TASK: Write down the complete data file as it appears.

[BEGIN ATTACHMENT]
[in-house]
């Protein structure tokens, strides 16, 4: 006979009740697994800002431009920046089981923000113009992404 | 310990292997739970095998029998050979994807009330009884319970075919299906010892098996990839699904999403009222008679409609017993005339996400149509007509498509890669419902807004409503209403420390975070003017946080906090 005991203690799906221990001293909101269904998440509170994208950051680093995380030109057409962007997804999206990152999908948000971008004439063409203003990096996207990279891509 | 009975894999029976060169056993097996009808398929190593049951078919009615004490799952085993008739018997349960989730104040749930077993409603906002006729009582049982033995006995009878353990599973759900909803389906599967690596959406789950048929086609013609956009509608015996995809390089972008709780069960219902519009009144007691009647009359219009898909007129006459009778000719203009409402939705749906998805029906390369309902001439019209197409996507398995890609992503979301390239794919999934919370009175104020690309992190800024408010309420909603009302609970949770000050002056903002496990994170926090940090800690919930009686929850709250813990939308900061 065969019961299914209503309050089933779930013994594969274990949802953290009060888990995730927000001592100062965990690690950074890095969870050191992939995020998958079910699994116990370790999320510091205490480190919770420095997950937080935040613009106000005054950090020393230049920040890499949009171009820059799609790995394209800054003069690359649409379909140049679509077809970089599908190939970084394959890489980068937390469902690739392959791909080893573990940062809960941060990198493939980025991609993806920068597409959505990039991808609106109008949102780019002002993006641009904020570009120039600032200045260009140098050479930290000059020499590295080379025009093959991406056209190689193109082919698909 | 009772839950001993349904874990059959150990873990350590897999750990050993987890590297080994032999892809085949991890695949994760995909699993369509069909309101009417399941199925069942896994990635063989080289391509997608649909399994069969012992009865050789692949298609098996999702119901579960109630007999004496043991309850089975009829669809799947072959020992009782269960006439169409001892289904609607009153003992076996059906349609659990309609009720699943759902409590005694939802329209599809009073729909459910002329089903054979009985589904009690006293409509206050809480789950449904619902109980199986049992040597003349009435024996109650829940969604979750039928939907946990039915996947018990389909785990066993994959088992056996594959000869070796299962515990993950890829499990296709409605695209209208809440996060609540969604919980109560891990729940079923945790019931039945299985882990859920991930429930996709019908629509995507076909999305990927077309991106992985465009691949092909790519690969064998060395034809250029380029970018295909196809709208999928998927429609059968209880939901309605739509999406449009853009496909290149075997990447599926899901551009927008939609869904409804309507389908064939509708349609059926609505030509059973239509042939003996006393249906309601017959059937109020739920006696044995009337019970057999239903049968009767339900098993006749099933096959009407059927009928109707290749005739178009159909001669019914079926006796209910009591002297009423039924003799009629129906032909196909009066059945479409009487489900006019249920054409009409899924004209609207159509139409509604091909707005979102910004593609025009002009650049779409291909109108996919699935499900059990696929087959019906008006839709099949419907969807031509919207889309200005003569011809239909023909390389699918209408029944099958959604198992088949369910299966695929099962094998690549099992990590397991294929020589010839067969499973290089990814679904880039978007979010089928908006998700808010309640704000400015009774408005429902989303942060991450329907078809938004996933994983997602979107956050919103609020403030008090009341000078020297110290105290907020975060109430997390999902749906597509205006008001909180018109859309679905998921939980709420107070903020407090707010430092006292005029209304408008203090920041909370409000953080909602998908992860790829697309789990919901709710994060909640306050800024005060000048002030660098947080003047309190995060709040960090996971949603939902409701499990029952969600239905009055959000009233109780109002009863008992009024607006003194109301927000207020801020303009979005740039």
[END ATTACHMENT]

[in-house]
């Protein structure tokens, strides 16, 4: 006979009740697994800002431009920046089981923000113009992404 | 310990292997739970095998029998050979994807009330009884319970075919299906010892098996990839699904999403009222008679409609017993005339996400149509007509498509890669419902807004409503209403420390975070003017946080906090 005991203690799906221990001293909101269904998440509170994208950051680093995380030109057409962007997804999206990152999908948000971008004439063409203003990096996207990279891509 | 009975894999029976060169056993097996009808398929190593049951078919009615004490799952085993008739018997349960989730104040749930077993409603906002006729009582049982033995006995009878353990599973759900909803389906599967690596959406789950048929086609013609956009509608015996995809390089972008709780069960219902519009009144007691009647009359219009898909007129006459009778000719203009409402939705749906998805029906390369309902001439019209197409996507398995890609992503979301390239794919999934919370009175104020690309992190800024408010309420909603009302609970949770000050002056903002496990994170926090940090800690919930009686929850709250813990939308900061 065969019961299914209503309050089933779930013994594969274990949802953290009060888990995730927000001592100062965990690690950074890095969870050191992939995020998958079910699994116990370790999320510091205490480190919770420095997950937080935040613009106000005054950090020393230049920040890499949009171009820059799609790995394209800054003069690359649409379909140049679509077809970089599908190939970084394959890489980068937390469902690739392959791909080893573990940062809960941060990198493939980025991609993806920068597409959505990039991808609106109008949102780019002002993006641009904020570009120039600032200045260009140098050479930290000059020499590295080379025009093959991406056209190689193109082919698909 | 009772839950001993349904874990059959150990873990350590897999750990050993987890590297080994032999892809085949991890695949994760995909699993369509069909309101009417399941199925069942896994990635063989080289391509997608649909399994069969012992009865050789692949298609098996999702119901579960109630007999004496043991309850089975009829669809799947072959020992009782269960006439169409001892289904609607009153003992076996059906349609659990309609009720699943759902409590005694939802329209599809009073729909459910002329089903054979009985589904009690006293409509206050809480789950449904619902109980199986049992040597003349009435024996109650829940969604979750039928939907946990039915996947018990389909785990066993994959088992056996594959000869070796299962515990993950890829499990296709409605695209209208809440996060609540969604919980109560891990729940079923945790019931039945299985882990859920991930429930996709019908629509995507076909999305990927077309991106992985465009691949092909790519690969064998060395034809250029380029970018295909196809709208999928998927429609059968209880939901309605739509999406449009853009496909290149075997990447599926899901551009927008939609869904409804309507389908064939509708349609059926609505030509059973239509042939003996006393249906309601017959059937109020739920006696044995009337019970057999239903049968009767339900098993006749099933096959009407059927009928109707290749005739178009159909001669019914079926006796209910009591002297009423039924003799009629129906032909196909009066059945479409009487489900006019249920054409009409899924004209609207159509139409509604091909707005979102910004593609025009002009650049779409291909109108996919699935499900059990696929087959019906008006839709099949419907969807031509919207889309200005003569011809239909023909390389699918209408029944099958959604198992088949369910299966695929099962094998690549099992990590397991294929020589010839067969499973290089990814679904880039978007979010089928908006998700808010309640704000400015009774408005429902989303942060991450329907078809938004996933994983997602979107956050919103609020403030008090009341000078020297110290105290907020975060109430997390999902749906597509205006008001909180018109859309679905998921939980709420107070903020407090707010430092006292005029209304408008203090920041909370409000953080909602998908992860790829697309789990919901709710994060909640306050800024005060000048002030660098947080003047309190995060709040960090996971949603939902409701499990029952969600239905009055959000009233109780109002009863008992009024607006003194109301927000207020801020303009979005740039």